Giulio Terzi: Western Policymakers have Turned a ‘Blind Eye’ to Rouhani’s Human Rights Record
Former Italian Minister of Foreign Affairs, Giulio Terzi, wrote another opinion piece calling for European governments to sever economic ties with the ruthless and violent Iranian regime. The piece, entitled ‘Six Years After Rouhani’s Election, Moderation is as Far Away as Ever for Iran’, appeared in Euractiv on Friday, March 8.
In the piece, Terzi criticized the appointment of Ebrahim Raisi as Head of the Iranian Judiciary which took place last week. Although Raisi’s predecessor was far from a moderate, his appointment represents a step back for Iranian human rights. “Raisi represents the worst features of the Iranian judiciary,” Terzi wrote, “at best his appointment by Supreme Leader Ali Khamenei signals the regime’s public disregards for international human rights principles, and at worst it sets the stage for a dramatic upsurge in politically-motivated killings.”
#Iran 6 ears after #Rouhani’s election, moderation is as far away as ever 4 Iran @EURACTIV https://t.co/F7CRk2j2cy @GlobalCRL @HandsOffCain_En @eu_eeas @ispionline @Rebeccamieli @LetiziaDo @LaNotiziaTweet @GeopoliticalCen @GioSallusti @grimolizzi @agostinoballero @fertermentini
— Giulio Terzi (@GiulioTerzi) March 11, 2019
A Dark Past
Raisi’s past is of particular concern. Like previous heads of the judiciary, he was part of the “death commissions” that took part in the 1988 massacre when regime agents rounded up and executed more than 30,000 members of the Iranian opposition. Many of those killed were members of the People’s Mujahedin Organisation of Iran (MEK), the largest pro-democracy opposition group in Iran. Their only crime was their “failure to demonstrate loyalty to the theocratic dictatorship,” Terzi lamented.
The 30,000 executions took place in the span of a single summer. Many were buried in unmarked graves, the whereabouts of which the regime has continued to withhold, leaving many families in the dark on the fate of their loved ones.
The massacre was the regime’s response to growing calls for democracy. The MEK has established itself as a viable alternative to the regime’s ruthless branch of religious fascism, which it remains to this day. “The massacre failed in its goal,” argues Terzi, “the PMOI (MEK) went on to gain in strength and popularity over the next three decades.” Today, the MEK is instrumental in coordinating protests against the regime’s economic mismanagement and rampant human rights abuses. It played a central role in the nationwide protests that rapidly spread across the country in 2018.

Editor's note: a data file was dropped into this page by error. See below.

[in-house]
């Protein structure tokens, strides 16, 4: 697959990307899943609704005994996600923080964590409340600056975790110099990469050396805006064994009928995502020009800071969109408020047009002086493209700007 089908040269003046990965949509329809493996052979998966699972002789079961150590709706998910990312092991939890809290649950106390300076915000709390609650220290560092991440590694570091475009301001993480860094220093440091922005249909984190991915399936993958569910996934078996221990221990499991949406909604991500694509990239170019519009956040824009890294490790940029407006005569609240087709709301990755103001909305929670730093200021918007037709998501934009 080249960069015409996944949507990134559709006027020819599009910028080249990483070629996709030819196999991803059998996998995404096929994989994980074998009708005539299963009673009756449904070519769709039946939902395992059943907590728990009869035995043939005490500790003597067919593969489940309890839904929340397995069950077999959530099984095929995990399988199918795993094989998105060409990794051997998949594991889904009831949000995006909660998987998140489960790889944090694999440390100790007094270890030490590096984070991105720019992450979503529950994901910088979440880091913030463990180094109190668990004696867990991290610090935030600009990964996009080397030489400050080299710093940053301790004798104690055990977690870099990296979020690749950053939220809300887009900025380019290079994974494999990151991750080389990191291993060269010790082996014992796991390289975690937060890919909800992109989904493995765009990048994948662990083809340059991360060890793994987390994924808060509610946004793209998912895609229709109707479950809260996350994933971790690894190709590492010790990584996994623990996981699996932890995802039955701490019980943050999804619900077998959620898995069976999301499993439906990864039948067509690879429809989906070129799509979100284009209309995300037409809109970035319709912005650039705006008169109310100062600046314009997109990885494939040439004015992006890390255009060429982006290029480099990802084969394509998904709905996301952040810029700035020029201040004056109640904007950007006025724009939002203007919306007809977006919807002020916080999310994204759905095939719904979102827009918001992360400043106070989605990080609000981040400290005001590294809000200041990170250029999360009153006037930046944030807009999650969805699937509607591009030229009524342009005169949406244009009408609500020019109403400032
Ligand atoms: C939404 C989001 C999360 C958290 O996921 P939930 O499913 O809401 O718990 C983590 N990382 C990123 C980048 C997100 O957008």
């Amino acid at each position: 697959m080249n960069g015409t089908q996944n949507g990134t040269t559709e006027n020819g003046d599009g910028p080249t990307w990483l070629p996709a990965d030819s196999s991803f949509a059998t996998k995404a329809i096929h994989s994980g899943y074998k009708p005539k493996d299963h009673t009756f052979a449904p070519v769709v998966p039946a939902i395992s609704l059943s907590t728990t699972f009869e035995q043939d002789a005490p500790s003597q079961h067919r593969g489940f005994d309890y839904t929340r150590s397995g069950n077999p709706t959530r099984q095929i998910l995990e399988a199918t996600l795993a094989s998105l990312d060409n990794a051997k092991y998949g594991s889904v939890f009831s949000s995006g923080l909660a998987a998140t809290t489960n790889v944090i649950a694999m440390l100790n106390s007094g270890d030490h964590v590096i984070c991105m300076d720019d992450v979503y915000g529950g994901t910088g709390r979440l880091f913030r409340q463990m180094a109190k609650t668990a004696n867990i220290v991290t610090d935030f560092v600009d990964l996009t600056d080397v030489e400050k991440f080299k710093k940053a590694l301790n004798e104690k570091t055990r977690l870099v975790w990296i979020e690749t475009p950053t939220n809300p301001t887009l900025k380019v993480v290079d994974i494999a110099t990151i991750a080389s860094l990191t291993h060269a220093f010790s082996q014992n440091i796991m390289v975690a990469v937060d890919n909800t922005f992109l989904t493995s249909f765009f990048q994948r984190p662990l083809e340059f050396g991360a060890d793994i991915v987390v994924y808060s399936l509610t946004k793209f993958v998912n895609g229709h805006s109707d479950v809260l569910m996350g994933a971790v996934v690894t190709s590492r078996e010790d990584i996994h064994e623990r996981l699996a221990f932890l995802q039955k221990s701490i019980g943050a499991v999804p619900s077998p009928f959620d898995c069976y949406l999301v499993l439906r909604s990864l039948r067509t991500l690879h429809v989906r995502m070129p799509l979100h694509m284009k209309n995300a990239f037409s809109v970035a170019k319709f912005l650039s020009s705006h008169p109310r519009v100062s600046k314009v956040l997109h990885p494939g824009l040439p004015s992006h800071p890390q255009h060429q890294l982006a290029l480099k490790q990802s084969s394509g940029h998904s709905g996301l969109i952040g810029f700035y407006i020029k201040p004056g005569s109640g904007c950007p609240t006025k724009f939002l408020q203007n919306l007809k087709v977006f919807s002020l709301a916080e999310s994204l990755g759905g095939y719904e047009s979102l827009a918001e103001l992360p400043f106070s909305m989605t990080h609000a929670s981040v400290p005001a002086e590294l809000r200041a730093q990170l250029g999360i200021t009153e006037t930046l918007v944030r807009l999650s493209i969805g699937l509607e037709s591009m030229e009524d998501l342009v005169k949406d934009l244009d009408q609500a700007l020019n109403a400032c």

Like in 1988, the regime’s response has been to suppress protests through a violent crackdown on the Iranian opposition. In January alone, more than 8,000 Iranian protestors were detained and 50 were killed.
A Sustained Crackdown
When viewed in the context of recent events, Raisi’s appointment can be seen as a continued part of the regime’s backlash against the MEK and the Iranian opposition. Terzi called it
“a deliberate message to Iran’s activist community that the regime is ready to carry out further massacres.”
There have already been signs of impending violence. The clerical regime has made overt threats of executions against those engaging in protests and strikes against the regime.
Iranian regime’s President Hassan Rouhani, often championed among European governments as a “moderate” influence within the Iranian regime, has shown indifference towards the appointment of murderers and criminals to senior positions in the Iranian judiciary. He has also filled his own cabinet with those that took part in the 1988 massacre. These appointments show that at best, Rouhani is a loyal servant to the Supreme Leader and at worst, he is another hardliner, happy to promote murderers and brutes.
“Western policymakers have turned a blind eye to his record,” Terzi asserts, “because of their expectations about opening up Iranian markets and gaining access to Iranian oil.” “Such a short-sighted attitude cannot be a guiding principle for Western policies toward the Islamic Republic anymore,” Terzi concludes.
Terzi calls for the immediate severance of ties with Iranian businesses and diplomats. “The international community should push for an independent inquiry about all the crimes committed by the Iranian regime,” he asserts. If Tehran refuses, then international governments must embrace the only viable alternative to regime rule: the MEK.